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Transporting Bikes

  Placing my bike in the roof rack of my car is a profoundly satisfying experience. I just hoist my ride up and place it in the track. Next I fold the clamp against the wheel and tighten down the knob, locking the front wheel in place. Cinch the strap down on the rear wheel and it’s good to go!

  My last bike and rack combo included steps like, remove front wheel, set fork adapter in fork and reinstall front axle.Then the matter of setting a fork, or a fork adapter onto the skewer clamp could also be a challenge. The tension on the skewer seemed to always need some adjusting. I've also pulled the move of arriving at the trailhead only to realize a front wheel was left in the driveway.
 The first time I went to Moad, I had two fork mount trays, but we needed to carry four bikes. So, we mounted two of the bikes in the racks. The other two were just bunjee corded to those bikes. That wasn’t even the sketchiest bike carrying I’ve done.
  When I first got my VW bus, it had a big plywood sleeping platform in the back, so it couldn’t carry bikes on the inside. And I didn’t have a roofrack. Instead I had one of those aluminum bar, hang-off-the-back-window racks from a garage sale. It worked ok for a couple of light hardtail XC bikes.
One day it was decided I had the best rig to shuttle Kline Butte, outside Bend OR. The drive to the top was essentially a four-wheel-drive road. And the three bikes were forty-five pound downhill beasts with triple-clamps. I had to focus on navigating the bus around ruts and rocks, so I wasn’t thinking too much about a couple thousand dollars of bikes hanging on by two sunbaked nylon straps.
  The bikes made it to the top, but at some point along the rally, their weight had flipped the supports out from under the rack and the whole assembly slipped out of place. The three bikes were basically dangling from the straps and bouncing around behind the bus. They might have even hit the ground a few times, plus it scratched the heck out of the bus.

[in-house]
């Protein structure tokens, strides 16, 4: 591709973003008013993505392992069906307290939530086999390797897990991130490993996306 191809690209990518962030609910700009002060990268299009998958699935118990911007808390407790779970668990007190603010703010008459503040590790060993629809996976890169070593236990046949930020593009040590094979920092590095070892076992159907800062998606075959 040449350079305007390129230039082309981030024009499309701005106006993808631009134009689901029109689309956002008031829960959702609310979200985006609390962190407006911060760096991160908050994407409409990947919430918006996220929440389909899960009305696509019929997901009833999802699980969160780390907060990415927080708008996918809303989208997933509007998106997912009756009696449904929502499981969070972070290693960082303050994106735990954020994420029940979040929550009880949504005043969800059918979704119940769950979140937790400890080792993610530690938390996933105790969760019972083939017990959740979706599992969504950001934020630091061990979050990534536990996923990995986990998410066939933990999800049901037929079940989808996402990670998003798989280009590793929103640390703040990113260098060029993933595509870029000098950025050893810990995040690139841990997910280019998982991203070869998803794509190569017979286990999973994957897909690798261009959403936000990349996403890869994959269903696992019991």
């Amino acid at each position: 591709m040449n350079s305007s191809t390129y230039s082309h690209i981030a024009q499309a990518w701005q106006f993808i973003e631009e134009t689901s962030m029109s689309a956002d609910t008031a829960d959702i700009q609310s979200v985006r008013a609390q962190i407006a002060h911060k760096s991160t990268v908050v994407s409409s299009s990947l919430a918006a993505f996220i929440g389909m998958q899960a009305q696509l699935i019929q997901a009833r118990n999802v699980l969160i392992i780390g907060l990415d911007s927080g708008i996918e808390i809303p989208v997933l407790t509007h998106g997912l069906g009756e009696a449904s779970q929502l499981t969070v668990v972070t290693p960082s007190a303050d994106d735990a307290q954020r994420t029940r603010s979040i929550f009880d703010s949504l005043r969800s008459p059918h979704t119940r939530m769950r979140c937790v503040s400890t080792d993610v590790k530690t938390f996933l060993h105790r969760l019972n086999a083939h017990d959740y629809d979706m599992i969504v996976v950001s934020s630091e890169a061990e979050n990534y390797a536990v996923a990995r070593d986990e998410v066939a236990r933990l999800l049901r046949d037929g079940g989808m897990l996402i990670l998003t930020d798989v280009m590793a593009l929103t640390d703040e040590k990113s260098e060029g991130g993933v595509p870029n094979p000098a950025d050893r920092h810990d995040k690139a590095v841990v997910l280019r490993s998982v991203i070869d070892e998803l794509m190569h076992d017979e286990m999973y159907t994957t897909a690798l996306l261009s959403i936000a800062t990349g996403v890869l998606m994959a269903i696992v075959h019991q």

My first mt bike, and the crappy rack I would use for years

  I should have known transporting bikes wasn’t the easiest thing to do from the very first time I tried. Back in the days of ramp riding freestyle bikes, I was 14 and my riding buddy Scott was 16.
He had a license and a beat up Subaru wagon. He also had one of those aluminum strap-on contraptions. One day we loaded the bikes and headed out on the hour-long drive to the Bristol skate park. Bristol had a giant warehouse full of vert ramps, mini-ramps and plenty of other cool structures.
Bristol skate park 1991

  We cranked up the tape deck and started cruising down the road, excited for a day of riding.
Thirty-minutes in to the drive, both of us flinched in surprise when a devastating ‘BOOM!’ erupted from the back of the car. Scott veered to the side of the road and we jumped out to investigate. We smelled burned rubber and found a charred black circle on one of Scott’s tires. The bike had settled low enough off the back of the car that the tire was right next to the exhaust pipe.

So I’m not saying that the hand-me-down, wheel-clamp rack that I have now is the greatest roof rack ever built. I’m just saying its the best one I’ve ever had.

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